The only certainty about the course of difficulty in games is its persistent fluctuation. Design philosophies, demographics, and player taste all interact when forming a zeitgeist, and will continue to change over time. While this may mean games with a "Space Invaders" approach to challenge are becoming niche games, it does not mean games as a whole are somehow getting "dumbed-down." Rather than view it as a de-skilling of gamers, we should look at the evolution of difficulty as the ebb and flow of particular types of challenge.

Video games' biggest strength is their ability to actively engage with their participants. A difficult game can function on a number of levels: whether challenging the player's dexterity, their ability to comprehend a complex narrative, or some combination thereof, the best games foster growth that occurs both during and after a play session. Whether games challenge us to create our own universe or to take on a super-mutant with a knife, embracing their difficulty is a crucial meta-game that we must play in order to understand their power.


  1. Glorious! As usual, you guys seem to have distilled a pretty potent analysis of how perhaps the issue of difficulty can be appropriately handled.

    But one thing I think perhaps deserves mention is the concept of adaptive difficulty. While no conrete examples spring to mind, I am a big fan of this concept within gaming. I feel like there is some stigma attached to the easy-medium-hard settings so often presented in games, whether it be imposed by self or community perception. In some ways, I feel a trifle less than adequate when cowed to a lesser difficulty. Perhaps it is the lack of "killer instinct", but at the same time it would be much better if the game could somehow adjust to you, altering the response and aggression of the AI in relation to your progress/proficiency.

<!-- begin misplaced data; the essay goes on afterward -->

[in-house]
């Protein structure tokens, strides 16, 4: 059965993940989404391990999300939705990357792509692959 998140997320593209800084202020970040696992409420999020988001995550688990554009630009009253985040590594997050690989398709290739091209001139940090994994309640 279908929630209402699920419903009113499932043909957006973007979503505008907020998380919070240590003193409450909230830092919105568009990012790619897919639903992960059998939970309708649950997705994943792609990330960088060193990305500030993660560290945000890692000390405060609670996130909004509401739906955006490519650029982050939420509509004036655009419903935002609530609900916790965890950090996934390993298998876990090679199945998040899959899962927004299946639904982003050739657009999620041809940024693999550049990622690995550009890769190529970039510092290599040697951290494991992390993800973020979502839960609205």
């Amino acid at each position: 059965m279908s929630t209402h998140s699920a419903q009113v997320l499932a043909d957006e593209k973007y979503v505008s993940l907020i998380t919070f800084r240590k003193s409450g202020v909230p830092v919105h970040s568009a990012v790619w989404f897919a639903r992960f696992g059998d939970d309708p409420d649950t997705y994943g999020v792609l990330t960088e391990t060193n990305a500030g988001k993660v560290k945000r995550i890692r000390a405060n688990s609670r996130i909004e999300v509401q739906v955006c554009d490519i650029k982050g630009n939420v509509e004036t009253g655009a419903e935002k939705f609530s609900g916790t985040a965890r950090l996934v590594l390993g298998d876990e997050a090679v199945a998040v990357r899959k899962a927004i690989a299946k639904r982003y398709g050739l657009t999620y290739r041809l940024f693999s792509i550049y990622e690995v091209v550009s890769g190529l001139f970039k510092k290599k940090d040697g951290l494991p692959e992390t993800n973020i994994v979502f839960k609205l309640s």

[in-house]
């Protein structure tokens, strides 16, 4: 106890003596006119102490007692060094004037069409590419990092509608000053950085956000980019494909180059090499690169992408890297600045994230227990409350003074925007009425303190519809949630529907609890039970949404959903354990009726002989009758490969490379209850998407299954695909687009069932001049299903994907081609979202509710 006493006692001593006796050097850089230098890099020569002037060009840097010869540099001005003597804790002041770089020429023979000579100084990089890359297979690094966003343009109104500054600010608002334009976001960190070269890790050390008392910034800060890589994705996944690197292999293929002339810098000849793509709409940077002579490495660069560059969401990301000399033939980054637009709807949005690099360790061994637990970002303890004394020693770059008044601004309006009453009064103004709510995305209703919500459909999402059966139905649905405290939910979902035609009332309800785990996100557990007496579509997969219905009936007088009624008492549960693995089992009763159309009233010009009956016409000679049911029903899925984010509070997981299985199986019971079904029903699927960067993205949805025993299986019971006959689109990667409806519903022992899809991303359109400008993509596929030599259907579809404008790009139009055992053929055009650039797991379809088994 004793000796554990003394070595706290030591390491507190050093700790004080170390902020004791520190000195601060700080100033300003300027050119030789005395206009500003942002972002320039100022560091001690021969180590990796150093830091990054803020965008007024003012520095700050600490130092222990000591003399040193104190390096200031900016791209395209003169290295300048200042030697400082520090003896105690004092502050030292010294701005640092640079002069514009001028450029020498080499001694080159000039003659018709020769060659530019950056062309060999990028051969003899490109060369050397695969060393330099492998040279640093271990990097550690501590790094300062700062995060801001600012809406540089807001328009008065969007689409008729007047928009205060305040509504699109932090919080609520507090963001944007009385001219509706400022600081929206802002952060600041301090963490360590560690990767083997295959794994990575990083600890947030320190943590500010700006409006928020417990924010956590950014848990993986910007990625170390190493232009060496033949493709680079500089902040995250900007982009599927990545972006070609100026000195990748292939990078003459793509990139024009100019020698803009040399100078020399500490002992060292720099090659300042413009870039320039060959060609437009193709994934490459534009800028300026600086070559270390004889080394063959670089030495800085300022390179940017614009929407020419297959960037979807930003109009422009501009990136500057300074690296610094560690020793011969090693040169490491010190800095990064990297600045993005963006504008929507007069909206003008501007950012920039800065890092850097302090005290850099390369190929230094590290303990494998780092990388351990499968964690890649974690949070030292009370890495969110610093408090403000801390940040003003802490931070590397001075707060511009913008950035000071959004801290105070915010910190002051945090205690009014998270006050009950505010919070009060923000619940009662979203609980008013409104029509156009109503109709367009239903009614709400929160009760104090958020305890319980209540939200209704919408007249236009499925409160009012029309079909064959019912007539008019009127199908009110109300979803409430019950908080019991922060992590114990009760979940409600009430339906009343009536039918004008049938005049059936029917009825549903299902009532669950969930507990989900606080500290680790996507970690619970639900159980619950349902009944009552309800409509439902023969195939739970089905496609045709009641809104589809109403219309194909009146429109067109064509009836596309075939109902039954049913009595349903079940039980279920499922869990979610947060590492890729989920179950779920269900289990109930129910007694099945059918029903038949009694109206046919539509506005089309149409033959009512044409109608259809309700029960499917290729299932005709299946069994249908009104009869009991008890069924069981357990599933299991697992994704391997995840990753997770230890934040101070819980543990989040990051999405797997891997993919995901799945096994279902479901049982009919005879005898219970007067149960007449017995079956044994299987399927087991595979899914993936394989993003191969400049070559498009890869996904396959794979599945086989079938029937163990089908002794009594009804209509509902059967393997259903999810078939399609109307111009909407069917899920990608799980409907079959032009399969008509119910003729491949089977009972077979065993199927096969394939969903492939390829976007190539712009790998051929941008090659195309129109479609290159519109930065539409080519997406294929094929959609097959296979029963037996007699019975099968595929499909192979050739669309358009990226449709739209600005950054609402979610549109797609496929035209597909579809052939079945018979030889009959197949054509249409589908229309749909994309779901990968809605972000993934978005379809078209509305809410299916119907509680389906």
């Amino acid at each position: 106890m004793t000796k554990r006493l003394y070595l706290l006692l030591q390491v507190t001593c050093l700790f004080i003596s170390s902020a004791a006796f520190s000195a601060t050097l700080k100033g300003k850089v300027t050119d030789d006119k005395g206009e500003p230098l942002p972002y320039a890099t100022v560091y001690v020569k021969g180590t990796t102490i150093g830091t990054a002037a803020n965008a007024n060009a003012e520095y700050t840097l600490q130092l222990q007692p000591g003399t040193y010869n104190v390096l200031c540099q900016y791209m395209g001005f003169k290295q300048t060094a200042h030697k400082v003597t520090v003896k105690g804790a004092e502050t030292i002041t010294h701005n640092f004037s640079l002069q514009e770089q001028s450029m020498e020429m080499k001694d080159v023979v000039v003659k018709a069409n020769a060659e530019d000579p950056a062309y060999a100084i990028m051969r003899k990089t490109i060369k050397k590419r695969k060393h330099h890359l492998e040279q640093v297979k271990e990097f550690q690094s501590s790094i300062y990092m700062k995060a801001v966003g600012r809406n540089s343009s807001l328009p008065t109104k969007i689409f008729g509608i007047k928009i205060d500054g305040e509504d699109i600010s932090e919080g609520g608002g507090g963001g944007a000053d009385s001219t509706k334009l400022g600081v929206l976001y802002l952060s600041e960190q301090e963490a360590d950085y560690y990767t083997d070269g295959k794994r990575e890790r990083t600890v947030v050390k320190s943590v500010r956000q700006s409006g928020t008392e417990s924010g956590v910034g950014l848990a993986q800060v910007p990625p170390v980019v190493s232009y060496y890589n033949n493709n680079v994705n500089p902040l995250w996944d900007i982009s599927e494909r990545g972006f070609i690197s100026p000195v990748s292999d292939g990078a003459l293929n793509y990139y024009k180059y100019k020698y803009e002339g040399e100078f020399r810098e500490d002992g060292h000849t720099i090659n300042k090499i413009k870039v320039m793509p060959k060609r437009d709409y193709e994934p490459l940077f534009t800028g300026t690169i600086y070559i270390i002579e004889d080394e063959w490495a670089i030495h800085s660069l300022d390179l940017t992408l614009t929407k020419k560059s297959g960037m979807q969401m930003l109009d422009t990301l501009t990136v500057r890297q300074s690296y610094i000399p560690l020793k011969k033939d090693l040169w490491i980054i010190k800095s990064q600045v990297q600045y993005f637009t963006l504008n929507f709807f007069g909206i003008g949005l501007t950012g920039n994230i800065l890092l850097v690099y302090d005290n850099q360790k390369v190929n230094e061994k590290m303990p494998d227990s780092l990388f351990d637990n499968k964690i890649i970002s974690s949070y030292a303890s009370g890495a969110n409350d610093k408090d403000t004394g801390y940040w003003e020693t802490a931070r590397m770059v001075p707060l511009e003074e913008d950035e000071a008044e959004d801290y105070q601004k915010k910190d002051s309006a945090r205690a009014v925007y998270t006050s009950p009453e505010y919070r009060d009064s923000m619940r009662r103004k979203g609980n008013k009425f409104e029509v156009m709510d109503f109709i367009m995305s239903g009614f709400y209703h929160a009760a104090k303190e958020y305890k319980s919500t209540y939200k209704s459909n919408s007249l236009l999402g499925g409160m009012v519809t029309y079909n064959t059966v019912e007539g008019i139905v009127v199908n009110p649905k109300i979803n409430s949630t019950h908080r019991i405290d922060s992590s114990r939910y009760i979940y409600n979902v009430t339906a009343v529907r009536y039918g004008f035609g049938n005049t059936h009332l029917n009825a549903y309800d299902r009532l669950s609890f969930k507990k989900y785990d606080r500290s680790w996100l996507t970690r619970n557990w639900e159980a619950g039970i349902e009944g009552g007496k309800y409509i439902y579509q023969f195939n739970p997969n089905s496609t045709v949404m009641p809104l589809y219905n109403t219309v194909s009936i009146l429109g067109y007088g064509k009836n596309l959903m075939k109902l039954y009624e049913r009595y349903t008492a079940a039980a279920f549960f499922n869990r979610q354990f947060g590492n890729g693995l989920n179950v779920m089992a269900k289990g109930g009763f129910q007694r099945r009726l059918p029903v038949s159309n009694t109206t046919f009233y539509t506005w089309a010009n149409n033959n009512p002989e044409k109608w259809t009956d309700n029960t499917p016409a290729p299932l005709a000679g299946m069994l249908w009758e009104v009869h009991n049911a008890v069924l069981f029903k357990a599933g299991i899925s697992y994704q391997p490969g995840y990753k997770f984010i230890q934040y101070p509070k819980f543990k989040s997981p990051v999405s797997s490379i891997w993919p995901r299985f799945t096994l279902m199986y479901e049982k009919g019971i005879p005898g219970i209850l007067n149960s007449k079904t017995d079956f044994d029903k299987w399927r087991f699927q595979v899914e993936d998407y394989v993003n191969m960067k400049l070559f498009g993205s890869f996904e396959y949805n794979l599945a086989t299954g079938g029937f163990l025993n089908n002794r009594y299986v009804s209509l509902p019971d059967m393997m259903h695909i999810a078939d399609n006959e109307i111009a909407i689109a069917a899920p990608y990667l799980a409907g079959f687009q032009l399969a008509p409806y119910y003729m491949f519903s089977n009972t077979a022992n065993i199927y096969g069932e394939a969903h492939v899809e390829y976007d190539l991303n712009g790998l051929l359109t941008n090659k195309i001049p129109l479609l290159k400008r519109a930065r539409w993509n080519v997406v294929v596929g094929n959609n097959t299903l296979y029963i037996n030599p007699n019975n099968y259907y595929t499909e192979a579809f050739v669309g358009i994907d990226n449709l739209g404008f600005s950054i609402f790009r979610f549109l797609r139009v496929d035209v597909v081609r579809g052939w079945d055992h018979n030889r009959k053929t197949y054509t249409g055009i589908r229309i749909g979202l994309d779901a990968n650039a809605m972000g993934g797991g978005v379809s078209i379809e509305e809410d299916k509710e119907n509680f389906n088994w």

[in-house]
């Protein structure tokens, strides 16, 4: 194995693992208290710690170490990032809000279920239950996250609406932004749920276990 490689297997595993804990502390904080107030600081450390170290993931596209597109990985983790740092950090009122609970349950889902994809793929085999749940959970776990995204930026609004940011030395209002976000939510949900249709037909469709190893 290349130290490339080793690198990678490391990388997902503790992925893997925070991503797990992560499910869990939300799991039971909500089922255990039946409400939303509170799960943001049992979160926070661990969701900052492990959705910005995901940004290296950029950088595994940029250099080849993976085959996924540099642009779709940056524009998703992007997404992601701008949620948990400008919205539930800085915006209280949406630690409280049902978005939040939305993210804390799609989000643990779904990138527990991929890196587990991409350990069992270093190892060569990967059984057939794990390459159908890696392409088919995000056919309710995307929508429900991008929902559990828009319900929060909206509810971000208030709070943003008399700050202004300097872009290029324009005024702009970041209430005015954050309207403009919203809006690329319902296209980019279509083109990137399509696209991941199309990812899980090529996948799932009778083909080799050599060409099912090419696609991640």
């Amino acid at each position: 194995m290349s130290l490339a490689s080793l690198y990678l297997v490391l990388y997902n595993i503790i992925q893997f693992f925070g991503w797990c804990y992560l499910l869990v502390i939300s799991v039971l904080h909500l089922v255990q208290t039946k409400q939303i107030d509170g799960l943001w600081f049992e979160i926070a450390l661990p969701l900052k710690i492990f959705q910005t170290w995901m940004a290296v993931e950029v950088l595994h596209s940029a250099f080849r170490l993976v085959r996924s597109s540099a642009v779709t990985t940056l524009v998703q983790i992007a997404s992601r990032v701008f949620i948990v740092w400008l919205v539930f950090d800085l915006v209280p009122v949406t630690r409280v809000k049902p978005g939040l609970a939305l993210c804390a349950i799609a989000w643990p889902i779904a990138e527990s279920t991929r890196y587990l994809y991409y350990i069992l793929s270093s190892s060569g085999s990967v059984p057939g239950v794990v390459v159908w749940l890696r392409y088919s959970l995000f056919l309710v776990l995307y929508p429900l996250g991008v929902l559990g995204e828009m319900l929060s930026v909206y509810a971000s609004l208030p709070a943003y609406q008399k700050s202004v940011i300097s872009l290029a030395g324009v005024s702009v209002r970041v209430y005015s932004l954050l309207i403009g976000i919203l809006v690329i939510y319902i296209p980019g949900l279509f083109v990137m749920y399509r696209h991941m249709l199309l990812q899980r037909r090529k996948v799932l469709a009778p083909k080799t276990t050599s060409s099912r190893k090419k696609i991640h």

While the achievement system again provides some level of added (and entirely optional) difficulty, I still feel there is some compulsion to attempt said achievements, if only to "get one's money worth", a comment reserved perhaps for game prices.

  2. RE: Player-defined Difficulty

    I thought The World Ends With You had a really interesting difficulty system. Michael Abbott went into more detail about it, but the gist is this:

    You can dynamically change your character's current level. Lowering it makes the battles more challenging, but also rewards you with more EXP and items. The game can be as easy or as hard as you want it at any time!

  3. Will:

    I appreciate where you're coming from on the adaptive AI issue. Implemented correctly, it would be a great way to gradually improve a player's skill. However, I fear that it might also have a "leveling" effect on skill.

    For example, when I used to play tennis in high school, my best games were always against people that were better than me. Playing a more skilled player forced me to raise the caliber of my game (even if it meant I ultimately lost the match).

    I think this is a tough dynamic to capture and that many games might err on the side of making things too easy (a situation that would stagnate growth), rather than slightly too hard (a situation that would foster growth). Still, I do think that, if executed, this is a great idea.

    With achievements, I think you're tapping into a meta-game: not only does a long achievement list show you are an accomplished player, it also shows you are a savvy customer.


    Thanks for the link about The World Ends With You.

    That sounds like a very elegant system: Not only does it let players define their own difficulty, it also alleviates grinding for those willing to take a risk.

    It's always refreshing to see innovative ideas coming out of a traditional company.